Wait…You Can Get Pregnant While on Your Period?!
Ever thought you've got the green light to have unprotected sex because you're riding the crimson wave? Think again: It's definitely possible to get pregnant while you're on your period. Uncommon, sure, but possible.
How is a menstrual cycle measured?
The menstrual cycle is counted from the first day of one period to the first day of the next. And, as you probably know, your period—aka your menstruation, when the blood and tissue lining the uterus is shed from the body over the course of around four to eight days—occurs once a month, following (on average) a 28-day schedule.
On that time line, ovulation occurs about two weeks before your period, said Rashmi Kudesia, M.D., reproductive endocrinology and infertility (REI) specialist and medical advisor at SimpleHealth, a tele-health provider of women's reproductive wellness.
When is a woman most likely to get pregnant?
The day of ovulation, when an egg is released from an ovary, is when a woman is most likely to get pregnant. But "there is a roughly five- to six-day fertile window each month: the day of ovulation and the five or so days leading up to it," Kudesia said. Considering that sperm can live up to five days within the female reproductive tract, it could still be present for ovulation days later, she added.
That's especially true because not every woman's body follows a 28-day menstrual cycle. "It's actually a minority of women that have a textbook cycle," Kudesia said, and it's entirely possible (and normal!) to have periods that occur 24 days to 38 days apart, according to 2011 research published in the Seminars in Reproductive Medicine.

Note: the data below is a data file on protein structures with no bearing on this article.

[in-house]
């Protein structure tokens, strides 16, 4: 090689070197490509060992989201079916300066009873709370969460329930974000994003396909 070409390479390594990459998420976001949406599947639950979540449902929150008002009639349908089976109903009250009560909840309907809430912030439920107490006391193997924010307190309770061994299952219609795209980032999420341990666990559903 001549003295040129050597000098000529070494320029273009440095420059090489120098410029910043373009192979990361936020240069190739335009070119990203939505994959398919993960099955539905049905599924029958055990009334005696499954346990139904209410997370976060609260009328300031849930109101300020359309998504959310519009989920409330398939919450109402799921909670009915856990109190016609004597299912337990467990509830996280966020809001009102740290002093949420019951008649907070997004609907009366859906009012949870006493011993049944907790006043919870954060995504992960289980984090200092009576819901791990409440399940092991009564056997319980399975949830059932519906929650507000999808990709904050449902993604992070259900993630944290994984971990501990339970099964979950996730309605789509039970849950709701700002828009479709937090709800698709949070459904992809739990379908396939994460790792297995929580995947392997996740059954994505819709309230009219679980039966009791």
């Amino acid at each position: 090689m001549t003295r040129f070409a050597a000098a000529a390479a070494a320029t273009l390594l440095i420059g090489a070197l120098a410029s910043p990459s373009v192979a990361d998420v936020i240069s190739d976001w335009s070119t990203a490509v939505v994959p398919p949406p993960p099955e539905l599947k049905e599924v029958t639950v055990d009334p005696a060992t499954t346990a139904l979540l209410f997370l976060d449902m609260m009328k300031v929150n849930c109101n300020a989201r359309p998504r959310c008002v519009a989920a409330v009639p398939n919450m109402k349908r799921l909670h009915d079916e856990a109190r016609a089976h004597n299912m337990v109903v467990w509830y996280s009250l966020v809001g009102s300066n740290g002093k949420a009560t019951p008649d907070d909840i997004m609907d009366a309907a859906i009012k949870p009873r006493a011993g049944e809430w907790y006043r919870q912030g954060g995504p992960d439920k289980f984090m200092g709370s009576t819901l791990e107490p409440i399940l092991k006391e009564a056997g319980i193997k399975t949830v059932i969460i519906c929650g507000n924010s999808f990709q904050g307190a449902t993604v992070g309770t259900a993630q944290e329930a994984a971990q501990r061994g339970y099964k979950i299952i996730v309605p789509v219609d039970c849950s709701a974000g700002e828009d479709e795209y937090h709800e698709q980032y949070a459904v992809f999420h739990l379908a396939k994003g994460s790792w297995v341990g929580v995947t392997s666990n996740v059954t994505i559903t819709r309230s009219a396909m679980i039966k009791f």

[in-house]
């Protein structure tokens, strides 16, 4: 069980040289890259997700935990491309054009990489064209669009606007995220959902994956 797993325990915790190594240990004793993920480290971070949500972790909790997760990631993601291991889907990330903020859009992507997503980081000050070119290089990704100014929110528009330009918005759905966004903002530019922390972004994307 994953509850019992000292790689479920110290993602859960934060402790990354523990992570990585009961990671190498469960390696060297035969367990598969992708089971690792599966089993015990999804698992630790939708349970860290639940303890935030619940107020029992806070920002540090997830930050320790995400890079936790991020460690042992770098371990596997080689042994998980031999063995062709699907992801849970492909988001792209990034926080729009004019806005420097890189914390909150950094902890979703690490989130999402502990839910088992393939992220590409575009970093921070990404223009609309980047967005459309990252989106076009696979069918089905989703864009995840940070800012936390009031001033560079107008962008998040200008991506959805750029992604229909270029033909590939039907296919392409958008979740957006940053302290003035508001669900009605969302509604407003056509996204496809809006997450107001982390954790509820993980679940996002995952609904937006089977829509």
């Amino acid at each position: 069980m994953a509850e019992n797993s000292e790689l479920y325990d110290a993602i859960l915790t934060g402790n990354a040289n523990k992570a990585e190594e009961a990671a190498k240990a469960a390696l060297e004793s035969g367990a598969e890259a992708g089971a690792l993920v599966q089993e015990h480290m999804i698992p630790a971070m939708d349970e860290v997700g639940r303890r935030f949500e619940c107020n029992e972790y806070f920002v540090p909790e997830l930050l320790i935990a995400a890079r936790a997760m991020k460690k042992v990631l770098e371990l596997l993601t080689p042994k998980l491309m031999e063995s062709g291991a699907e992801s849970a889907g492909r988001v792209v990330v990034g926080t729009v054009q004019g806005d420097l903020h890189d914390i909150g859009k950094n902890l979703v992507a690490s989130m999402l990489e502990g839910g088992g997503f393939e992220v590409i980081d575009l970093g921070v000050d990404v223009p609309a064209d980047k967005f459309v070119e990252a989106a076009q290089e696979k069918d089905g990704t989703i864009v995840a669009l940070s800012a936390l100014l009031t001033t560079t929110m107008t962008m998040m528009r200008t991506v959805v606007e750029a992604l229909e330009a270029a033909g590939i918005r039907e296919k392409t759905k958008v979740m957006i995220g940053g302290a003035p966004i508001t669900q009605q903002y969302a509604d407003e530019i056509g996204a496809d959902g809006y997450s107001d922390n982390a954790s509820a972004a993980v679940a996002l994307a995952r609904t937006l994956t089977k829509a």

While some women's periods arrive like clockwork, others can have periods that fluctuate, sometimes swinging from 26 days apart one month to 30 days apart the next month. That's normal, too—but those types of time lines make predicting ovulation a little more difficult. For example, on a 21-day cycle, ovulation would occur around day seven; on a 35-day cycle, it would happen around day 21.
Your odds of an accidental period pregnancy are higher if your menstrual cycle falls on the shorter end of that spectrum. "If someone has a short follicular phase—the first half of the menstrual cycle, from period to ovulation—they may indeed ovulate while still finishing their period," Kudesia explained.
So let's do the math: Say you have a period that comes every 25 days and lasts for eight days. If you had unprotected sex on the last day of your period, that sperm could survive until you ovulate—potentially resulting in a pregnancy.
Should you track your period?
Tracking your period can help clue you in to when you may or may not be ovulating. Whether that's on paper or via an app, tracking allows you to see ongoing shifts in your dates, and understand your patterns. "If you find that you're pretty consistent in terms of your cycle length, you can start by subtracting 14 from the total length to guesstimate your date of ovulation," Kudesias said. It can also help you identify trends over time—like how many days of bleeding you experience—and help you spot any irregularities that could be a sign of larger health issues.
But tracking methods are not foolproof, even if you're on your period. So if you're definitely not looking to get knocked up, the best thing you can do for yourself is use protection—beyond the towel you throw down to save your crisp white bed sheets.